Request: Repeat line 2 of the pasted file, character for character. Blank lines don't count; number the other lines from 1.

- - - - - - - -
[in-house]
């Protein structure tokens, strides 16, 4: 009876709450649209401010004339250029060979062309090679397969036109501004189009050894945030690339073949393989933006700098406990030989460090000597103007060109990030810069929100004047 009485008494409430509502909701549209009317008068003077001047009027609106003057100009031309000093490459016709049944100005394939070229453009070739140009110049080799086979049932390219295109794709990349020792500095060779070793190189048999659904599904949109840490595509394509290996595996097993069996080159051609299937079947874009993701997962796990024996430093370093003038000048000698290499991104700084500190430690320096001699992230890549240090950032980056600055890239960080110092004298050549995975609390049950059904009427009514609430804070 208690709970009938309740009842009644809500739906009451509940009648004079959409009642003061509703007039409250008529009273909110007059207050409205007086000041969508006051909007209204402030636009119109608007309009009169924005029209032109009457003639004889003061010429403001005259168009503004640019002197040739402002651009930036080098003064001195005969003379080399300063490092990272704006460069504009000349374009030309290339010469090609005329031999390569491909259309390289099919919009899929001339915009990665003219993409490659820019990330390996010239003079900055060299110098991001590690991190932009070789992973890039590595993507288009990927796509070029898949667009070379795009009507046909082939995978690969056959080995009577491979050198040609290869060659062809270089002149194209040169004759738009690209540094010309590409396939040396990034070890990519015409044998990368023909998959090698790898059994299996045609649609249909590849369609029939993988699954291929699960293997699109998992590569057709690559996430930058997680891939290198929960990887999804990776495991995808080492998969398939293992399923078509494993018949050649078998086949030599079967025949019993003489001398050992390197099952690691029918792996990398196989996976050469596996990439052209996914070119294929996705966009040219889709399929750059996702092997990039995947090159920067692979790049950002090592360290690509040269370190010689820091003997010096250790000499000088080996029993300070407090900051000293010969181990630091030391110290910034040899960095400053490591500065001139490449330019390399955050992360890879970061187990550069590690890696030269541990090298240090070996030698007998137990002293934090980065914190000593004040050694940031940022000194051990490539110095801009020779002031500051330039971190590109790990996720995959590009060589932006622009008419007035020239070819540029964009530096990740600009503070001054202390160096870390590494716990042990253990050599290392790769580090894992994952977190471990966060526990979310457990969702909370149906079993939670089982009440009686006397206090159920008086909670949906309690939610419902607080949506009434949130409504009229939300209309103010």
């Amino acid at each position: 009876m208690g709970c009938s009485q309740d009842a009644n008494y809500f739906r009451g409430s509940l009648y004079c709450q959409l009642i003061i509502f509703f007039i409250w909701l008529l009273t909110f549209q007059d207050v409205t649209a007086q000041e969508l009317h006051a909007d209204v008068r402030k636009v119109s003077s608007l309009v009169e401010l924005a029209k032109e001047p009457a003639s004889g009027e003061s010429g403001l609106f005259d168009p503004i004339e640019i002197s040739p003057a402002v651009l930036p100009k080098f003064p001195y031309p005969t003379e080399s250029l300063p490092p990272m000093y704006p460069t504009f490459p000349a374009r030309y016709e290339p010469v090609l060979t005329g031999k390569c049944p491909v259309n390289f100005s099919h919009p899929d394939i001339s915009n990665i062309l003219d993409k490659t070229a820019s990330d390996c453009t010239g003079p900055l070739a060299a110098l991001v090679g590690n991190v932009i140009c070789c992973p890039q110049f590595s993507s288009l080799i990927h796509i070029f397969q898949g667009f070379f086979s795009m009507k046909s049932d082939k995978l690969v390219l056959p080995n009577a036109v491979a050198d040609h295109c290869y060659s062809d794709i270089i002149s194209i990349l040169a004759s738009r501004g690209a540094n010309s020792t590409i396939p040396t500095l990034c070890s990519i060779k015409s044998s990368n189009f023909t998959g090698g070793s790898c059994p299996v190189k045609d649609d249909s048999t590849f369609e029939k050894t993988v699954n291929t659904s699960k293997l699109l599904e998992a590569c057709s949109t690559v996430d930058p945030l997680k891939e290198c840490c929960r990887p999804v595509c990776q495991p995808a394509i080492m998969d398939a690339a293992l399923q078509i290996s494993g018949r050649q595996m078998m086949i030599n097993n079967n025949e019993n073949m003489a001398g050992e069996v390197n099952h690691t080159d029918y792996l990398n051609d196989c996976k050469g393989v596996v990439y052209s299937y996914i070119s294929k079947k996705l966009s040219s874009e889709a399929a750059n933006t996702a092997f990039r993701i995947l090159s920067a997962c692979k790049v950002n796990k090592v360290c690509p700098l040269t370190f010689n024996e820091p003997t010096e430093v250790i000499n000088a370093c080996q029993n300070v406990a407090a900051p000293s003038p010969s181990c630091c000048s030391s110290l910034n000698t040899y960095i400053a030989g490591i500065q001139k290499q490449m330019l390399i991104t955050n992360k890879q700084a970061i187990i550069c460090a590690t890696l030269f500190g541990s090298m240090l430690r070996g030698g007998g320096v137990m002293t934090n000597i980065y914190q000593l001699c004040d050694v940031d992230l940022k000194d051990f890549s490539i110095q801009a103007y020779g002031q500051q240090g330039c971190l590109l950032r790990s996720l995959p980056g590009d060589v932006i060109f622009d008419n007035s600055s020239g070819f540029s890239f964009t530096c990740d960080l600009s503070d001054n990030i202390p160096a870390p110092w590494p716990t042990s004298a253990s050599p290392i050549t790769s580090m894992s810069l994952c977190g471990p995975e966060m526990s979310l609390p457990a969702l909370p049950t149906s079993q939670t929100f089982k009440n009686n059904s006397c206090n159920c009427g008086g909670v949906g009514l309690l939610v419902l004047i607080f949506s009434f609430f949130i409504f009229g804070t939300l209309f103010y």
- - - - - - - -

């Protein structure tokens, strides 16, 4: 009876709450649209401010004339250029060979062309090679397969036109501004189009050894945030690339073949393989933006700098406990030989460090000597103007060109990030810069929100004047 009485008494409430509502909701549209009317008068003077001047009027609106003057100009031309000093490459016709049944100005394939070229453009070739140009110049080799086979049932390219295109794709990349020792500095060779070793190189048999659904599904949109840490595509394509290996595996097993069996080159051609299937079947874009993701997962796990024996430093370093003038000048000698290499991104700084500190430690320096001699992230890549240090950032980056600055890239960080110092004298050549995975609390049950059904009427009514609430804070 208690709970009938309740009842009644809500739906009451509940009648004079959409009642003061509703007039409250008529009273909110007059207050409205007086000041969508006051909007209204402030636009119109608007309009009169924005029209032109009457003639004889003061010429403001005259168009503004640019002197040739402002651009930036080098003064001195005969003379080399300063490092990272704006460069504009000349374009030309290339010469090609005329031999390569491909259309390289099919919009899929001339915009990665003219993409490659820019990330390996010239003079900055060299110098991001590690991190932009070789992973890039590595993507288009990927796509070029898949667009070379795009009507046909082939995978690969056959080995009577491979050198040609290869060659062809270089002149194209040169004759738009690209540094010309590409396939040396990034070890990519015409044998990368023909998959090698790898059994299996045609649609249909590849369609029939993988699954291929699960293997699109998992590569057709690559996430930058997680891939290198929960990887999804990776495991995808080492998969398939293992399923078509494993018949050649078998086949030599079967025949019993003489001398050992390197099952690691029918792996990398196989996976050469596996990439052209996914070119294929996705966009040219889709399929750059996702092997990039995947090159920067692979790049950002090592360290690509040269370190010689820091003997010096250790000499000088080996029993300070407090900051000293010969181990630091030391110290910034040899960095400053490591500065001139490449330019390399955050992360890879970061187990550069590690890696030269541990090298240090070996030698007998137990002293934090980065914190000593004040050694940031940022000194051990490539110095801009020779002031500051330039971190590109790990996720995959590009060589932006622009008419007035020239070819540029964009530096990740600009503070001054202390160096870390590494716990042990253990050599290392790769580090894992994952977190471990966060526990979310457990969702909370149906079993939670089982009440009686006397206090159920008086909670949906309690939610419902607080949506009434949130409504009229939300209309103010």